German Americans, Know Nothings, and the Outbreak of the War

Christian B. Keller

in Chancellorsville and the Germans

Published by Fordham University Press

Published in print June 2007 | ISBN: 9780823226504
Published online March 2011 | e-ISBN: 9780823234899 | DOI:

Series: The North's Civil War

German Americans, Know Nothings, and the             Outbreak of the War

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The most significant reason Chancellorsville later became so important for German Americans had to do with a pre-Civil War sociopolitical movement called the “Know Nothing” or “American” Party. This nativistic, anti-immigrant group of Anglo Americans strove to curtail immigrant voting rights, attacked immigrant religion and culture—especially German and Irish beer, whiskey, and Catholicism. It blamed those groups for fomenting crime, and urged quick assimilation of immigrants into the mainstream of American life. Although the Know Nothings were themselves a party created mainly out of irrational xenophobia, they represented a powerful and deep-set impulse within American society that inherently distrusted the foreigner and associated with him much that was perceived as negative in nineteenth-century American life: unemployment, lethargy, immorality, and Romanism. Although ninety percent of German Americans lived in the north, they divided sharply between the Democratic and Republican Party based in part on which organization they perceived offered the most protection from nativism.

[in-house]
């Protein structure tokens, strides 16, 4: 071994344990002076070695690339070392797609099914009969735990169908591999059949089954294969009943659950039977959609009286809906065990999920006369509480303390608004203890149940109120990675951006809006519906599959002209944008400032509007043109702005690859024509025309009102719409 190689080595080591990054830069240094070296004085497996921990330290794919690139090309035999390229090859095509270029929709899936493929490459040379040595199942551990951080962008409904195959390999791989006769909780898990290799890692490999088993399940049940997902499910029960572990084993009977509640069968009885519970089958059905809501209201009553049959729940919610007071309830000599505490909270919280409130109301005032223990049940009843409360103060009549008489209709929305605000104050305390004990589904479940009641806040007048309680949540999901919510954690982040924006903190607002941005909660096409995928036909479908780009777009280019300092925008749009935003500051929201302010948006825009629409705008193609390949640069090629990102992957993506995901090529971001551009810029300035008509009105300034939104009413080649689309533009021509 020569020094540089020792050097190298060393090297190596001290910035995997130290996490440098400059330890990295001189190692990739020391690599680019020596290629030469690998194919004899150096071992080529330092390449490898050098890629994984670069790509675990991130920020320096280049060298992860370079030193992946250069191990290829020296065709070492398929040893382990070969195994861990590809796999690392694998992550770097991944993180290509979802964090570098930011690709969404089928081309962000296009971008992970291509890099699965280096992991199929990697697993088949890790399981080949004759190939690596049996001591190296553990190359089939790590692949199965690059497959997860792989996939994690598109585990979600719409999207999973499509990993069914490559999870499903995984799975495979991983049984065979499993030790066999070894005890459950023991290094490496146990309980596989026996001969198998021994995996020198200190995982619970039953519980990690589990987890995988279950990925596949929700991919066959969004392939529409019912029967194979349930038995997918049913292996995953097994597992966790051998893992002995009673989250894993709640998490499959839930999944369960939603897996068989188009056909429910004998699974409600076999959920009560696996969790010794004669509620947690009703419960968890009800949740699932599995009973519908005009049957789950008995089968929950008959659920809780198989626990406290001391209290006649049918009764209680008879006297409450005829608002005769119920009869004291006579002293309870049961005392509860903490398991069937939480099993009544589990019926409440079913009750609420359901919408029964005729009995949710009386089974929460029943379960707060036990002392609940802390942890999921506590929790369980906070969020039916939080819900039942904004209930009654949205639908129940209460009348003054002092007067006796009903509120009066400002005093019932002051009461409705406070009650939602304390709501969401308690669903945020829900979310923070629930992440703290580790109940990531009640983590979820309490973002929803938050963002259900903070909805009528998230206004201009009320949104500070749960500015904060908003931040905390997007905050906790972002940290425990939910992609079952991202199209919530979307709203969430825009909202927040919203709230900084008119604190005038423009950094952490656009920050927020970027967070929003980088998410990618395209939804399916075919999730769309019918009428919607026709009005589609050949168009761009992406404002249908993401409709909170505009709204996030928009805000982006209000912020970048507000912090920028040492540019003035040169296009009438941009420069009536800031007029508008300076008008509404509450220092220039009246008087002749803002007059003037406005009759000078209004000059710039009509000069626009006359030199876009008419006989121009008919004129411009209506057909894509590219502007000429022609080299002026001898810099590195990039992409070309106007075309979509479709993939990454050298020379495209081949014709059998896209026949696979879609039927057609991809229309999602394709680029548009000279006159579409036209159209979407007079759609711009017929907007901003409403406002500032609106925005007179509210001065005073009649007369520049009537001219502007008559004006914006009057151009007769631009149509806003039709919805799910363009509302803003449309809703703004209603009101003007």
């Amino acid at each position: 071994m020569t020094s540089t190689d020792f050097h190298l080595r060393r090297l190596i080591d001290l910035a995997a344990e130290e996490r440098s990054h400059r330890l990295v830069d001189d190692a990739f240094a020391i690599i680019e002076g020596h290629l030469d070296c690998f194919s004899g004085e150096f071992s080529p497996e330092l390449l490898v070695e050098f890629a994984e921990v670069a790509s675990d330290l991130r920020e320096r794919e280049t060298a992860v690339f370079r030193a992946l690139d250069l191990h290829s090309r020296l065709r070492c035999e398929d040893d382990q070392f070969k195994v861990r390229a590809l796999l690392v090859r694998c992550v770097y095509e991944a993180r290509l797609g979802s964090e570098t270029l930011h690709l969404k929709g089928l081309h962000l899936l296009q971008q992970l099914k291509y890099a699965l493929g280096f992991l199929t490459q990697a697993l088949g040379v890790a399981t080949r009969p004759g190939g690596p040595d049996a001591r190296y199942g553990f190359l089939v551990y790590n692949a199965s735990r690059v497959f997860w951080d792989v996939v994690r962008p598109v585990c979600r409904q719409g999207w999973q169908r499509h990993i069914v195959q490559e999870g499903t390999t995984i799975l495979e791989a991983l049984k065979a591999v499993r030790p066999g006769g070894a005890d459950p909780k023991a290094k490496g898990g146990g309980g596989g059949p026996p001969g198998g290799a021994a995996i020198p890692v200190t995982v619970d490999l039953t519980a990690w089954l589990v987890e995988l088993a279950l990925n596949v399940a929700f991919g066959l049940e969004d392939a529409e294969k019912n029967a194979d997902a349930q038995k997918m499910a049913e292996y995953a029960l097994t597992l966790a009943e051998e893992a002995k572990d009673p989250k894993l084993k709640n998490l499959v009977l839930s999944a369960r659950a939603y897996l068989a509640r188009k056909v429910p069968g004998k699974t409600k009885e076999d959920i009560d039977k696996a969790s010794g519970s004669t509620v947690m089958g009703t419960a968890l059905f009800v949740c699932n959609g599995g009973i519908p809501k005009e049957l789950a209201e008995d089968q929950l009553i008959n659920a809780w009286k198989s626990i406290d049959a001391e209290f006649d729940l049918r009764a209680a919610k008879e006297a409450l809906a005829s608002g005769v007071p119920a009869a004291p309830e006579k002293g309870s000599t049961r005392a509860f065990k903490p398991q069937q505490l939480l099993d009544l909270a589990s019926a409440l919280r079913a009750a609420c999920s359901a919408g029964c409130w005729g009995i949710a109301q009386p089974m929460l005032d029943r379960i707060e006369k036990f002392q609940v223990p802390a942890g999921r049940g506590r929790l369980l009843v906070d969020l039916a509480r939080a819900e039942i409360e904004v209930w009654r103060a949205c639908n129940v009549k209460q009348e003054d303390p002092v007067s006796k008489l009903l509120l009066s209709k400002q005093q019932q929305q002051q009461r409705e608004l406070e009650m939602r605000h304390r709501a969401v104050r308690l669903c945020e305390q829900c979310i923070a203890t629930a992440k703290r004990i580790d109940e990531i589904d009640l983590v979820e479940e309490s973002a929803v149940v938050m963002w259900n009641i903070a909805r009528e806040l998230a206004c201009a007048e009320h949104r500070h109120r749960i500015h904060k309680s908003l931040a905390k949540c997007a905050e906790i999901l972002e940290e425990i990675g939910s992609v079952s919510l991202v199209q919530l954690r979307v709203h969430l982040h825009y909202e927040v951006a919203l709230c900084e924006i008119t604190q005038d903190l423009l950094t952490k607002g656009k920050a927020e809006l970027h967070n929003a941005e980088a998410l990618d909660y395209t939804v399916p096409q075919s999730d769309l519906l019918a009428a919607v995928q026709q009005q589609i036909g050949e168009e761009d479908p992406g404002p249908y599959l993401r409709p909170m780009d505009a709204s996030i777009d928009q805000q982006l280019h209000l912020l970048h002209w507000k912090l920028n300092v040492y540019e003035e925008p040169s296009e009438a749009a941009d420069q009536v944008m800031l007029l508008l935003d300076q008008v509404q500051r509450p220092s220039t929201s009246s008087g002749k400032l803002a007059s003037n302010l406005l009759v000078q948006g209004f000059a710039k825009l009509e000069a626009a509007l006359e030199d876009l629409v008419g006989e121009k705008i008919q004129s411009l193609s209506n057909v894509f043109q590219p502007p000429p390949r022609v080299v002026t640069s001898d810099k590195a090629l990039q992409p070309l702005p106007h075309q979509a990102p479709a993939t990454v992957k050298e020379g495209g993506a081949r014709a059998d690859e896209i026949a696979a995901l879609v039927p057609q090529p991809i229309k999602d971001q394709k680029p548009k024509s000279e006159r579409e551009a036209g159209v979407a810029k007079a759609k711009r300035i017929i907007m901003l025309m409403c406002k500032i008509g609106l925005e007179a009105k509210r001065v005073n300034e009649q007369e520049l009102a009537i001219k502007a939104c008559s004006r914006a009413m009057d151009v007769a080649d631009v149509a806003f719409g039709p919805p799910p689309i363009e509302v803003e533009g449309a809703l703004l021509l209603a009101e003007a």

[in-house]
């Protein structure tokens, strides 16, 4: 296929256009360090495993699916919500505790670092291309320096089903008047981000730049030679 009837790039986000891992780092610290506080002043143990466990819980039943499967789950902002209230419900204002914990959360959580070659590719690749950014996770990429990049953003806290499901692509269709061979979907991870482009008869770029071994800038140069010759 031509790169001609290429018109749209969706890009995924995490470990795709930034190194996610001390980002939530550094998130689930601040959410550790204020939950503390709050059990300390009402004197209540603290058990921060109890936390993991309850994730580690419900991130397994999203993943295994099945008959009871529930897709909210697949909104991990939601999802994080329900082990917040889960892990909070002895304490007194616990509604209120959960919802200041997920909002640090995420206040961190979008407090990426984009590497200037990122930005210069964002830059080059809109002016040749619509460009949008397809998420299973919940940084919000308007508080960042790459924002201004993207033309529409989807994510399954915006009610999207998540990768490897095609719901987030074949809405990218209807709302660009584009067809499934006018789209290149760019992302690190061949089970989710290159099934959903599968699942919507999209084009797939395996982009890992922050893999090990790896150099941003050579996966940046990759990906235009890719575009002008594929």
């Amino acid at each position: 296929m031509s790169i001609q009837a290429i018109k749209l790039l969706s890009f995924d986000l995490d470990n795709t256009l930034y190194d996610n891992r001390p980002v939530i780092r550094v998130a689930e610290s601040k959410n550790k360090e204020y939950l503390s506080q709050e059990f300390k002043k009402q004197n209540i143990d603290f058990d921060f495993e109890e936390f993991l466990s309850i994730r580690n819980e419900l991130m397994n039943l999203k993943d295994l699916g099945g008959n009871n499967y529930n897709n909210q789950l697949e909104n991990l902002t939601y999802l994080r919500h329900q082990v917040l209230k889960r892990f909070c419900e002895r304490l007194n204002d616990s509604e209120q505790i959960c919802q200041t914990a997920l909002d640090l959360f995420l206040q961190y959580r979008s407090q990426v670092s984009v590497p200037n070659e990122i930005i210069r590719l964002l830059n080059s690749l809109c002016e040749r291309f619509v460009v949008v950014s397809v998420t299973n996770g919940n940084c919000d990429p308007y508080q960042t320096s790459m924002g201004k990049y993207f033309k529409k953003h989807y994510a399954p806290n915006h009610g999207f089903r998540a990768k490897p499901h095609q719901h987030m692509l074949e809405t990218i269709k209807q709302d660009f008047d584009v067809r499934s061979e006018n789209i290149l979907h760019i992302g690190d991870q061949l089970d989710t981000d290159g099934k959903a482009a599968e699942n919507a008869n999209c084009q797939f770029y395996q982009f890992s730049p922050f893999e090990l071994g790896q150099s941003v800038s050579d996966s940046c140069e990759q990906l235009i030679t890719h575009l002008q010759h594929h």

Keywords: Chancellorsville; German Americans; Know Nothings; Anglo Americans; slavery; nativism; xenophobia; immigrants

Chapter.  6272 words. 

Subjects: Social and Cultural History

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